By Nalinee Seelal Wednesday, August 28 2013
Two men, one a self-employed resident of Guayamare and the other of Barataria, whose actions resulted in two lives being saved have been singled out for honour at Saturday’s National Independence Award ceremony at the Southern Academy for Performing Arts (SAPA).
John Julien and Ganesh Bansraj confirmed to Newsday yesterday that they both received official calls indicating they were chosen to be the recipients of awards for gallantry and they have accepted.
Julien, 54, is the person who rescued a newborn baby girl from a dumpster in Malick on July 25 while Bansraj, 28, saved a man from drowning when his car plunged into the Guayamare river on August 15.
Yesterday Julien was at his sister’s residence at Sixth Avenue, Barataria, and expressed joy that he was being honoured. Julien said he didn’t own a suit but was going to acquire one.
Julien makes a living by selling scrap iron and securing food from any place he could find it. He hopes that after the award he would find better employment.
On Wednesday when the call came that he was going to be the recipient of a National Award, he was congratulated for his keen sense of observation which resulted in the dramatic rescue of a newborn baby named Destiny whose eyes, nose and mouth were plastered with duct tape and left for dead in a garbage bag, thrown inside a dumpster in Malick.
Julien believes it was divine intervention which led to the rescue of the baby girl and said the cries of the infant still haunt him.
Yesterday, he told Newsday it breaks his heart that he has been unable to visit the baby at hospital because he lacked the money to travel to Mt Hope. He said he borrowed $200 from a friend to buy a pair of pants and shirt for the occasion at SAPA but was told by friends and relatives that it would be wise if he could attend the occasion in a suit.
“I am not ashamed to say that I have no money, I cannot afford a suit but my family and friends are anxious to see me collect that award so I am trying my best to get the suit,” Julien said.
Newsday offered to buy him a suit and he accepted.
Julien said his life has been a hard one and he has encountered many frustrations including going hungry for days and having to live off handouts from persons in Barataria.
On the night of July 25, Julien was walking past the dumpster when he heard whimpering sounds which he thought were coming from a kitten. He went his way but returned and using a flashlight, began to search until he spotted a market bag that was tightly wrapped up. Julien said he realised it was not an animal and hurriedly tried to loosen the bag. When he did, he was surprised to see that it was a baby girl with the umbilical cord still attached.
The father of four said tears came to his eyes as he looked at the tiny baby girl squirming inside the bag. It was indeed a miracle that Julien found the baby still alive as apart from being wrapped tightly inside the bag, the baby’s eyes were covered with tape and a cotton ball was placed in her mouth which was then taped shut.
Julien told Newsday seeing what was done to the newborn was too much for him. He cried. Carefully he removed the tape and saw bruises on the baby’s face caused by the taping and by her being wrapped tightly in the bag.
At the time he told Newsday, “this was the first time in my 54 years that I ever cried. I could not believe it and what makes me more sad was the thought that I almost left her in there. It would have really hurt if later on, I heard on the news that a dead baby was found in this dumpster. I don’t know why somebody would do this to a child. As a father myself, it real hurt me.” Julien told Newsday while cradling the newborn in his arms, he went to the nearby home of a policeman and showed the baby to the shocked officer.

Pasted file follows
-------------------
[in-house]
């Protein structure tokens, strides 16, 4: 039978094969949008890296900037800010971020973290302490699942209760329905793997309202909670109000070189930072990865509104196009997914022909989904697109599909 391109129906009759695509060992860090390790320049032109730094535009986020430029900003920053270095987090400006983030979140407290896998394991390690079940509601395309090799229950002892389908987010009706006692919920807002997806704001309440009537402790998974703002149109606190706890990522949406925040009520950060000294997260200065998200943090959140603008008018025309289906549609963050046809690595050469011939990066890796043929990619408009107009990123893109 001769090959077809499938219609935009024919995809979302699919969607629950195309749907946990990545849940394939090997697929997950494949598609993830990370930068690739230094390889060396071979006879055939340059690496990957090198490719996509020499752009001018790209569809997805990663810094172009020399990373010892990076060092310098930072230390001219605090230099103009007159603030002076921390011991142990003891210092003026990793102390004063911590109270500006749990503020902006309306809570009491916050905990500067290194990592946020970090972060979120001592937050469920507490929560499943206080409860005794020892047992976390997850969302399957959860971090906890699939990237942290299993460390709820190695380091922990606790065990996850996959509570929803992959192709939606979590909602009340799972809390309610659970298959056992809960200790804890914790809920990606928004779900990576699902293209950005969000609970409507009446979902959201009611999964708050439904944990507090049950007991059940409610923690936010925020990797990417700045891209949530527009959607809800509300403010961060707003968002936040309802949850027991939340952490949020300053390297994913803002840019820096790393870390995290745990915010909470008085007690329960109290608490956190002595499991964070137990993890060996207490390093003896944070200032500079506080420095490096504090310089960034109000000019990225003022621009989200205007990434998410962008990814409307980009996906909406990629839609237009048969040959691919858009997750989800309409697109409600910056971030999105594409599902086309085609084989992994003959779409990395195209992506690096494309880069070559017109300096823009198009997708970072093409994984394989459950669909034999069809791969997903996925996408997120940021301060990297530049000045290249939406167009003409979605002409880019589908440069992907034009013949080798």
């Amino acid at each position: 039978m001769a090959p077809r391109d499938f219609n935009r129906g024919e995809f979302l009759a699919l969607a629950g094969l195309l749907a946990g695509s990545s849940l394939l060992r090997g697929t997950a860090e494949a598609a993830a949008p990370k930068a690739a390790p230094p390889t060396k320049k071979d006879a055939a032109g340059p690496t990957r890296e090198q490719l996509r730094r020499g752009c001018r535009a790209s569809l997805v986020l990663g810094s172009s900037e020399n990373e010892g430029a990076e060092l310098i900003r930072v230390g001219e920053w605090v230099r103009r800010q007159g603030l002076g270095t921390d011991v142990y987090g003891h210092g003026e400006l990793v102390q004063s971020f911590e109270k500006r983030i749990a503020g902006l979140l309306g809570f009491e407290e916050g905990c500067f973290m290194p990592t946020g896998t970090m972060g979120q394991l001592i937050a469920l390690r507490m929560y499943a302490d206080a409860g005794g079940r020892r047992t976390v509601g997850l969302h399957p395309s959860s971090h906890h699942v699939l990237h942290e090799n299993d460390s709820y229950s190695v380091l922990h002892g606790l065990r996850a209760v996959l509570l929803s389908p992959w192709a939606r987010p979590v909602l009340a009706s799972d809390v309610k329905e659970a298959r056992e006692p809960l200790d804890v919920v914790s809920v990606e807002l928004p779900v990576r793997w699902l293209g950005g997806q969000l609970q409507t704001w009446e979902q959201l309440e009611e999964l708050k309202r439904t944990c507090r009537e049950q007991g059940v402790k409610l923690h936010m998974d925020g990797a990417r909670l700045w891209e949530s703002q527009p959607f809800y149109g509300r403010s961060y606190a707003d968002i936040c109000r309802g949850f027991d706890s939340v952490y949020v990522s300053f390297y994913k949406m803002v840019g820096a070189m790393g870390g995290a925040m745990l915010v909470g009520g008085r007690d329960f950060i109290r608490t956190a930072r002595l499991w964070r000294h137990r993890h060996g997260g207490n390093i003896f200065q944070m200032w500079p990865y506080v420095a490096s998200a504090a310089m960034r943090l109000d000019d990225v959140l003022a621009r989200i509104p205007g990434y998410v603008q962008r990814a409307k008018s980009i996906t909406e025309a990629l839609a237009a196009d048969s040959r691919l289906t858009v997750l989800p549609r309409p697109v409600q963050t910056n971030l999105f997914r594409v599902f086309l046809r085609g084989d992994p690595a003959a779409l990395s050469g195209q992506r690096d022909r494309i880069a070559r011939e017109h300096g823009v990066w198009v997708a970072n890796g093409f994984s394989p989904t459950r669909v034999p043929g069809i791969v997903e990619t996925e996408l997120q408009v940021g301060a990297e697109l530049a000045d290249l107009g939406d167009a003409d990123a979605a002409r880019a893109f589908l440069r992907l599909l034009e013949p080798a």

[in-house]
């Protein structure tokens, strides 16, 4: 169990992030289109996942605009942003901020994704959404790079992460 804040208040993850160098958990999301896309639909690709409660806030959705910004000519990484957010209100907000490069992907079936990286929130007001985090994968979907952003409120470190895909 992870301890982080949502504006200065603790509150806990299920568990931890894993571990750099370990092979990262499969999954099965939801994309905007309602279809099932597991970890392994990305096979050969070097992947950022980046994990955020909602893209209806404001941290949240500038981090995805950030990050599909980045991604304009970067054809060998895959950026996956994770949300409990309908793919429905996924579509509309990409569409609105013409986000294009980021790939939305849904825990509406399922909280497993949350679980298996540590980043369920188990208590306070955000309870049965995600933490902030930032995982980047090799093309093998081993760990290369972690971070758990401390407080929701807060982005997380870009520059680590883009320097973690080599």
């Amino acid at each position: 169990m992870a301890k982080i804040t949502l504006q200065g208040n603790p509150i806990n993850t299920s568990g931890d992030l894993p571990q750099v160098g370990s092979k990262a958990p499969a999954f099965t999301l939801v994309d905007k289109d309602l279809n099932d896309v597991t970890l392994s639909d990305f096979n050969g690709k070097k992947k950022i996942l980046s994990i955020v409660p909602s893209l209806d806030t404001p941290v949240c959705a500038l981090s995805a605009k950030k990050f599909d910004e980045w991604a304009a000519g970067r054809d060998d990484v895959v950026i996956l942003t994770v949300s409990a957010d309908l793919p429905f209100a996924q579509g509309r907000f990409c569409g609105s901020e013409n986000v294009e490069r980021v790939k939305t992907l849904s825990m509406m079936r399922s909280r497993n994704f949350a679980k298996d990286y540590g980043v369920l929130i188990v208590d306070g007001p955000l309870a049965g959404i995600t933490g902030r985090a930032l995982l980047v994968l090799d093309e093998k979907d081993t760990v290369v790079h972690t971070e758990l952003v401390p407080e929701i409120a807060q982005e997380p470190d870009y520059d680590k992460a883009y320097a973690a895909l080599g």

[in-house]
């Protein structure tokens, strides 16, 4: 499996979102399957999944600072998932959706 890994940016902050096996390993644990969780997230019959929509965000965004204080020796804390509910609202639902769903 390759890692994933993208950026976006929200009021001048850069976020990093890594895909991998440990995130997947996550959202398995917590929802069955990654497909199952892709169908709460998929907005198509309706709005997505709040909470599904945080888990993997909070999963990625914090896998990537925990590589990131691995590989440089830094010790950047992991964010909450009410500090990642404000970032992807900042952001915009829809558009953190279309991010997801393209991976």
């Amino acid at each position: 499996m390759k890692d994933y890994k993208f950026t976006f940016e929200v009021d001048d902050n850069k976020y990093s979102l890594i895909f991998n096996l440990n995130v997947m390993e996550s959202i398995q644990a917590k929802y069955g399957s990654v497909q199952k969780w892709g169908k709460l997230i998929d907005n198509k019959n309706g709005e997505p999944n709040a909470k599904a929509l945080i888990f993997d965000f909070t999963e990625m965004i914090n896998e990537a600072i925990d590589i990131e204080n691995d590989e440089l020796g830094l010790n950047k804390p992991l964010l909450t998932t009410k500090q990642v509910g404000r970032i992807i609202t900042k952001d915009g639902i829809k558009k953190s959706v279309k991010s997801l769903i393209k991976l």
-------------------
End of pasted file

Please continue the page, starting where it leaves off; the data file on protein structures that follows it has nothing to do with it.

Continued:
The officer contacted the Morvant police who took the baby to the Eric Williams Medical Sciences Complex in Mt Hope where she remains warded with doctors closely monitoring her vitals. Police later detained a woman, a mother of six, who has since been warded at St Ann’s Psychiatric Hospital.The other recipient, Ganesh Bansraj a self-employed man who lives close to the Guayamare river also confirmed he received a call informing him that he was the recipient of a National Award for gallantry.
He said, “I was shocked because never in my wildest dreams did I expect a National Award for saving a life.”
He added that he is yet to purchase his suit for the occasion but he and his family are anxiously awaiting his moment of glory.
“I am happy that at least someone out there recognised that I was responsible for saving a life and I know there are more people like myself who never got any award but I am accepting this award on behalf of all those persons for their good deeds,” said Bansraj.
He recalled the incident on August 15. He was at home when, at about 2.40 pm, he heard a crashing sound and on enquiring saw a group of people looking into the river. Bansraj said when he saw the car being submerged with the driver trapped inside he jumped into the water and managed to open the door on the driver’s side and rescued Rolly Bhagwansingh.
He said he was forced to jump into the river even though he was scared when he realised that the driver was unconscious and his nose was about to touch the water, he knew that his failure to pluck Bhagwansingh from the car could have resulted in death.
Bansraj’s cousin Shiv also jumped into the river to assist him and together they got Bhagwansingh out and began attempts to revive him. He said if faced with the same situation he would not think twice about doing it again. Also said to be in line for a national award is World Championship Gold Medallist Jehue Gordon, who won the 400M hurdle at the recent event in Russia. See Page 32A